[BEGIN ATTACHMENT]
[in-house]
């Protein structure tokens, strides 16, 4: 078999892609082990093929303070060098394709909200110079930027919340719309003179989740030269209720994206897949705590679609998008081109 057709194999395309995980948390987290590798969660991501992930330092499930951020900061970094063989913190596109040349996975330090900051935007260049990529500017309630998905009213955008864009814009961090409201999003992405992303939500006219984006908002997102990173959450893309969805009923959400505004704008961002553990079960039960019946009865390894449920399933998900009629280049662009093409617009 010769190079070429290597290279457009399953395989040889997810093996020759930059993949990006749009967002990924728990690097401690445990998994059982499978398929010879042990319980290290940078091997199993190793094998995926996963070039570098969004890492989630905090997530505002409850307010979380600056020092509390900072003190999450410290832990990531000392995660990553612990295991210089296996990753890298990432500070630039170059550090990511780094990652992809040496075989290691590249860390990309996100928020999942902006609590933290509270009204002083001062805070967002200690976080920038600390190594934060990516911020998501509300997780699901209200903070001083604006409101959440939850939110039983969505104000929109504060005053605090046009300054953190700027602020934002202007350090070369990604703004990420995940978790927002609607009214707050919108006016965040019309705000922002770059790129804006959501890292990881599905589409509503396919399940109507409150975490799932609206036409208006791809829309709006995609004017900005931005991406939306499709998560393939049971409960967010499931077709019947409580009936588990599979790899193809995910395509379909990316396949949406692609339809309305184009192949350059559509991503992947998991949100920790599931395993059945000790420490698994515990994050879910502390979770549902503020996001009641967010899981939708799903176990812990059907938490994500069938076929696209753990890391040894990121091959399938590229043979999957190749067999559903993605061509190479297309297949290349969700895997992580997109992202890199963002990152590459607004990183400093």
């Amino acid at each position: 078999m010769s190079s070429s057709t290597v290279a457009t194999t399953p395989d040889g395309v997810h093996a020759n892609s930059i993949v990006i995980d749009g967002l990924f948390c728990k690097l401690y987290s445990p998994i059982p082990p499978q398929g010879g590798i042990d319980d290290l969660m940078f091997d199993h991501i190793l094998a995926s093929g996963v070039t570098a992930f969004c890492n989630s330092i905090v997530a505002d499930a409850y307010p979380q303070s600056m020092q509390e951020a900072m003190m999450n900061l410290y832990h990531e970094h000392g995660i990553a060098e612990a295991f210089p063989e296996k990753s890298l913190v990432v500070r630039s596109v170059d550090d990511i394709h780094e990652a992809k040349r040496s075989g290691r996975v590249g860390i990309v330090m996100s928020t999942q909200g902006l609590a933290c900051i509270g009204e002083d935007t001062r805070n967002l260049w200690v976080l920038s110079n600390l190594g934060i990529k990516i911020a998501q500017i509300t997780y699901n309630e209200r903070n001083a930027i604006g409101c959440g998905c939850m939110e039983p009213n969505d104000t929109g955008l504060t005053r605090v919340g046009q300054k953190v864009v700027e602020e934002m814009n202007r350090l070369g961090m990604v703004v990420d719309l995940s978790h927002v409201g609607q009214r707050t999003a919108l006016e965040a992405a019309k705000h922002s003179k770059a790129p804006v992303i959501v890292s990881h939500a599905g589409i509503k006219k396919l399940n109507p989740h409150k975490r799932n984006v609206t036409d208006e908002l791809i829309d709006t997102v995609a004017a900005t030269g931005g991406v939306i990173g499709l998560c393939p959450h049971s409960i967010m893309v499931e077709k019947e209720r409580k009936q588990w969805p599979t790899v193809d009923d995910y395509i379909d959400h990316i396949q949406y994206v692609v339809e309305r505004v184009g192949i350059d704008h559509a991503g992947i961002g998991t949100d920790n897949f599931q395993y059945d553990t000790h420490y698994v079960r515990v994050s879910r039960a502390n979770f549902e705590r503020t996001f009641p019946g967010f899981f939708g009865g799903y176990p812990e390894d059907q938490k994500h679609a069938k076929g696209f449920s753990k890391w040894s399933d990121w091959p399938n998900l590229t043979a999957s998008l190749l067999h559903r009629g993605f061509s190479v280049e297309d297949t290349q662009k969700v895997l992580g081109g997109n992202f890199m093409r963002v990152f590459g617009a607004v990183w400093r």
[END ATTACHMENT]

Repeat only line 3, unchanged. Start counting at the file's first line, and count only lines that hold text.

């Amino acid at each position: 078999m010769s190079s070429s057709t290597v290279a457009t194999t399953p395989d040889g395309v997810h093996a020759n892609s930059i993949v990006i995980d749009g967002l990924f948390c728990k690097l401690y987290s445990p998994i059982p082990p499978q398929g010879g590798i042990d319980d290290l969660m940078f091997d199993h991501i190793l094998a995926s093929g996963v070039t570098a992930f969004c890492n989630s330092i905090v997530a505002d499930a409850y307010p979380q303070s600056m020092q509390e951020a900072m003190m999450n900061l410290y832990h990531e970094h000392g995660i990553a060098e612990a295991f210089p063989e296996k990753s890298l913190v990432v500070r630039s596109v170059d550090d990511i394709h780094e990652a992809k040349r040496s075989g290691r996975v590249g860390i990309v330090m996100s928020t999942q909200g902006l609590a933290c900051i509270g009204e002083d935007t001062r805070n967002l260049w200690v976080l920038s110079n600390l190594g934060i990529k990516i911020a998501q500017i509300t997780y699901n309630e209200r903070n001083a930027i604006g409101c959440g998905c939850m939110e039983p009213n969505d104000t929109g955008l504060t005053r605090v919340g046009q300054k953190v864009v700027e602020e934002m814009n202007r350090l070369g961090m990604v703004v990420d719309l995940s978790h927002v409201g609607q009214r707050t999003a919108l006016e965040a992405a019309k705000h922002s003179k770059a790129p804006v992303i959501v890292s990881h939500a599905g589409i509503k006219k396919l399940n109507p989740h409150k975490r799932n984006v609206t036409d208006e908002l791809i829309d709006t997102v995609a004017a900005t030269g931005g991406v939306i990173g499709l998560c393939p959450h049971s409960i967010m893309v499931e077709k019947e209720r409580k009936q588990w969805p599979t790899v193809d009923d995910y395509i379909d959400h990316i396949q949406y994206v692609v339809e309305r505004v184009g192949i350059d704008h559509a991503g992947i961002g998991t949100d920790n897949f599931q395993y059945d553990t000790h420490y698994v079960r515990v994050s879910r039960a502390n979770f549902e705590r503020t996001f009641p019946g967010f899981f939708g009865g799903y176990p812990e390894d059907q938490k994500h679609a069938k076929g696209f449920s753990k890391w040894s399933d990121w091959p399938n998900l590229t043979a999957s998008l190749l067999h559903r009629g993605f061509s190479v280049e297309d297949t290349q662009k969700v895997l992580g081109g997109n992202f890199m093409r963002v990152f590459g617009a607004v990183w400093r």